Some Basic Concepts in Digital Communication
Bit Rate, Symbol Rate and Baud Rate
In digital communication the transmission of signal is discrete in time i.e. it occurs in discrete intervals of time. One such interval is called ‘Symbol time or duration’. The signal transmitted during one symbol time is called a symbol or a signaling element. The rate at which the signaling elements or symbols are transmitted i.e. the number of symbols per second is called the symbol rate, signaling rate or baud rate. It is measured in baud. Symbol time is of course the reciprocal of baud rate.
Bit rate or data rate is the number of bits transmitted per second. If each symbol or signaling element contains information of a single bit, then we say it is binary communication. In such case, symbol rate and bit rate are equal. But a symbol or a signaling element may carry information of more than one bit. Such communication is termed as M-ary communication. In general bit rate Rb is related to symbol rate Rs by the following relationship:
Rb = k Rs
Where k represents the number of bits transmitted per symbol. k=log2M, where M is called the modulation level of the scheme.
Example: Consider the example of FSK which will be discussed in more detail later. For this example, assume that each two bits are mapped to one frequency. Hence, k=2 and M=4. That is why we call it 4-ary FSK. Suppose 100 symbols are transmitted per second using this scheme. Then Rs=100 baud, while Rb= 200 bps.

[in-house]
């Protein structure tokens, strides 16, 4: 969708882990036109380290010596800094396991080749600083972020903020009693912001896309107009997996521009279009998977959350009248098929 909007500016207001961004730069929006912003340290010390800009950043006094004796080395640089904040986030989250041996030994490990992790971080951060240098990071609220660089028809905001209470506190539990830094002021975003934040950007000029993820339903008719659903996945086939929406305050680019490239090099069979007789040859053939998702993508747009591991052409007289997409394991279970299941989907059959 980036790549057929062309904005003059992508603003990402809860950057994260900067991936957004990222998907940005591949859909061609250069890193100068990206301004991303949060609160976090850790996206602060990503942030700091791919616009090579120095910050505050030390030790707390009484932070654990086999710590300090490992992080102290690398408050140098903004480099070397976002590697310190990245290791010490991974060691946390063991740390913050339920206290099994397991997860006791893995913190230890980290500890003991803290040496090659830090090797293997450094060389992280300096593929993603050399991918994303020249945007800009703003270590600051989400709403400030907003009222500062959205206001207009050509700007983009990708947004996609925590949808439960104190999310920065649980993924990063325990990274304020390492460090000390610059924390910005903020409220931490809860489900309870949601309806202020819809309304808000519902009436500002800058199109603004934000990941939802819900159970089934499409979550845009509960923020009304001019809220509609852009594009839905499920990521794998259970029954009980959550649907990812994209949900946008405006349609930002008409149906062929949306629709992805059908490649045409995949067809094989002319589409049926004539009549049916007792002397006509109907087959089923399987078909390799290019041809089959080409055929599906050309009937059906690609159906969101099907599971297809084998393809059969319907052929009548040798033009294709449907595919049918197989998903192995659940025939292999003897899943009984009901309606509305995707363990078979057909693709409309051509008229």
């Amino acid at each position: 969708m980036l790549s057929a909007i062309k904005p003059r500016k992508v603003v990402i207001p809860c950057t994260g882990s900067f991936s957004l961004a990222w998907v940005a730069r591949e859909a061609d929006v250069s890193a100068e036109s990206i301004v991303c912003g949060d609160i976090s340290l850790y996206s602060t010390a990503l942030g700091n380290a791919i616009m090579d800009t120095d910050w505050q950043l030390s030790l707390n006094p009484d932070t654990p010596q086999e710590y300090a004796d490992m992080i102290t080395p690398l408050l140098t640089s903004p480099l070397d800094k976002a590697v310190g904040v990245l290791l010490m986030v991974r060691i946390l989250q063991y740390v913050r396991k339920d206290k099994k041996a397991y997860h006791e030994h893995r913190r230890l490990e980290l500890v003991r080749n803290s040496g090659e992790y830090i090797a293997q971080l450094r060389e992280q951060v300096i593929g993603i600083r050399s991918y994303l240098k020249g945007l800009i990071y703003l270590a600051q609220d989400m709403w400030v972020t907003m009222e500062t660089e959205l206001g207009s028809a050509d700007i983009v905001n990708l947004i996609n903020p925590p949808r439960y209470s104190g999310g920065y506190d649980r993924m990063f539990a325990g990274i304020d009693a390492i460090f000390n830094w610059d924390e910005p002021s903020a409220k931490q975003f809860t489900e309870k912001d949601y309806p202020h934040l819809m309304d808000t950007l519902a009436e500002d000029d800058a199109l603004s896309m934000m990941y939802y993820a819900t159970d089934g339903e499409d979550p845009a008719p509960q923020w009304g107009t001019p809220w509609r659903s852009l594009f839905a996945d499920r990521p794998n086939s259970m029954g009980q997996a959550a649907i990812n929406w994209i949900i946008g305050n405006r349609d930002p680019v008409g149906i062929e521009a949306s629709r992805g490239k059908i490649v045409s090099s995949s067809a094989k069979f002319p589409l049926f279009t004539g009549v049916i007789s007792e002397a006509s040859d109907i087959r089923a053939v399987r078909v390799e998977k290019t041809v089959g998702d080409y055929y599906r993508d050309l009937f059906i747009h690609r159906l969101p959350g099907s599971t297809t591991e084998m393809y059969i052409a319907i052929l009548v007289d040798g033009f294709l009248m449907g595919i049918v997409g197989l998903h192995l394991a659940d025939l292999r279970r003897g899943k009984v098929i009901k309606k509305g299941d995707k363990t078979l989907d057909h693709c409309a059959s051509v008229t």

Bandwidth requirement of a digitally modulated signal is not directly related to its data rate; it is in fact related to symbol rate, as follows:
where r is the roll-off factor. Hence, the bandwidth depends upon the pulse shape, pulse roll-off factor and the symbol rate. For r=1, BT=Rs. Hence, a digital signal transmitting at 100 baud will occupy a spectral band of 100 Hz.
We conclude that that by increasing k we can increase Rb for a given BT and RS. Therefore, the factor k is a measure of the spectral efficiency of a modulation scheme; a higher k means that within a given RS, and hence a given BT, more data can be transmitted. For instance, if 1KHz is available for transmission, then a binary scheme will be able to transmit 1Kbps while a 4-ary scheme will transmit 2kbps and a 16-ary scheme will transmit 4kbps. Note that each of these modulation schemes has the same symbol rate.
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PhD in electrical engineering